Britain comprises three nations: England, Wales and Scotland.  When Wales play Scotland at rugby, it's an international match.  The three nations form a free trade area, with monetary union, free movement of goods, services and people, and it has been successful for .... well, a long time.  It's so transparent that many people forget that it is a successful example of monetary union and free trade between nations.   The difference between Britain and our hypothetical continent of three countries is that Britain is centrally governed, and has a central and universal tax system; fiscal union.

When companies are free to move money into different countries with different tax regimes and different costs of business, the money tends to flow to the most advantageous place and stay there.  What doesn't happen is that it gets freely distributed around the countries where the company operates, and it doesn't get taxed everywhere either.   (Apple for example sits on an enormous cash pile held outside of the USA, and has, I believe, borrowed money in the USA because it's cheaper than paying the tax).

Is this the root cause of the increasing transfer of wealth to the 1% (or 0.1%)?    Does this mean that the people arguing for fiscal union in Europe are right?   Noting as an aside that the tragedy of the commons applies to the planet as a whole and not just bits of it, do we need a world government?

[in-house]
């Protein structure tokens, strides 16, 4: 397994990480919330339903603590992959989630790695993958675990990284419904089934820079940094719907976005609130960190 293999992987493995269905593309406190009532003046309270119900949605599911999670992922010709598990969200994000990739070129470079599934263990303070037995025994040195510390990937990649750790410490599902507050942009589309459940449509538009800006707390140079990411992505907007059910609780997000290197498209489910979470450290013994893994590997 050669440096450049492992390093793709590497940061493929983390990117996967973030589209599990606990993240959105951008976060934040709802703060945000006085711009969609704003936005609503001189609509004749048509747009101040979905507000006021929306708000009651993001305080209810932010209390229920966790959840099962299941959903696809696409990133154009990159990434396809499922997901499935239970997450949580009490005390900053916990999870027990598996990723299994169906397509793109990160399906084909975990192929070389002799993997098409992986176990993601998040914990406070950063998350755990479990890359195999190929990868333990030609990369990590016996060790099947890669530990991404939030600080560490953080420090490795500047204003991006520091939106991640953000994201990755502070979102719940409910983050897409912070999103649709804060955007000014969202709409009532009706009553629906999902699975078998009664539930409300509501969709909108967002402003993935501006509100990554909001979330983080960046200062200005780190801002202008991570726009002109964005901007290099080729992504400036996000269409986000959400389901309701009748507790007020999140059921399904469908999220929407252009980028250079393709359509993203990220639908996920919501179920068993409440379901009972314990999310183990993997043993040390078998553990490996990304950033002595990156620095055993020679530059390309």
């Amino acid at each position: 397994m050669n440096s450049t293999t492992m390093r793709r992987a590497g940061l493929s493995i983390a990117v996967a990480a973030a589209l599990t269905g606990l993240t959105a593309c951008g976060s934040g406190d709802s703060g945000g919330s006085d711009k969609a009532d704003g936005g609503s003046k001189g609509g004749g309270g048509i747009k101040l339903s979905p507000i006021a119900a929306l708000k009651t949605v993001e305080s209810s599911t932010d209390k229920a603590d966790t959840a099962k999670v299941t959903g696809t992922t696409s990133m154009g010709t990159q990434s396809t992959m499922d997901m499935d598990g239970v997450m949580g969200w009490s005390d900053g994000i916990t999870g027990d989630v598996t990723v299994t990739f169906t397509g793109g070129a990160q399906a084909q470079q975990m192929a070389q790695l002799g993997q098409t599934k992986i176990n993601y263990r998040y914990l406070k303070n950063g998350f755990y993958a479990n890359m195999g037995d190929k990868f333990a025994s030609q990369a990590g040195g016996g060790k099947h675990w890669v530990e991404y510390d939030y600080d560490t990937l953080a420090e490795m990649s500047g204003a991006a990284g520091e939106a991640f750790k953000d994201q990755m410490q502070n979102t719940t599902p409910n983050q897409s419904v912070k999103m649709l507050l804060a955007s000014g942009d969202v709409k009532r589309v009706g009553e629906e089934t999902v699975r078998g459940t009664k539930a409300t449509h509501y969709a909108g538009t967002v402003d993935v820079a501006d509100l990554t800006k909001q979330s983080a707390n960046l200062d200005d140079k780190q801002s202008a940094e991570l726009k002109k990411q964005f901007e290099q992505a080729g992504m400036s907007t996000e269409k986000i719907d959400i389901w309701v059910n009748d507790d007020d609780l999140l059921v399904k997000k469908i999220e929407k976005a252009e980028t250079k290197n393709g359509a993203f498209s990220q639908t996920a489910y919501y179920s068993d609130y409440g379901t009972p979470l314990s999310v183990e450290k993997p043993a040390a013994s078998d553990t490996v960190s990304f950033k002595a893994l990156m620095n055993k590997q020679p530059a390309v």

Thursday, 24 November 2016

Compost progress

The compost heap project is progressing.  I have concreted in the four posts that mark the corners of the first area, and marked one with the Hand of Sauron to ward off evil spirits.

The sides are being prepared, the idea being to create a faintly rustic effect by using the old unfinished oak fence panels.  They don't look very promising (they're starting to rot), but I'll dry them off, slather them with wood preserver, and paint them with green Cuprinol on the outside, and black creosote on the inside.   The far plank on the trestles is as rescued from the garden, the near one has been worked on to take off the worst of the surface rot.

You can see the current compost heap behind the posts.  It's big.   Once the new area is properly in place I can shred the outer layers of compost and deploy the good stuff underneath around the garden.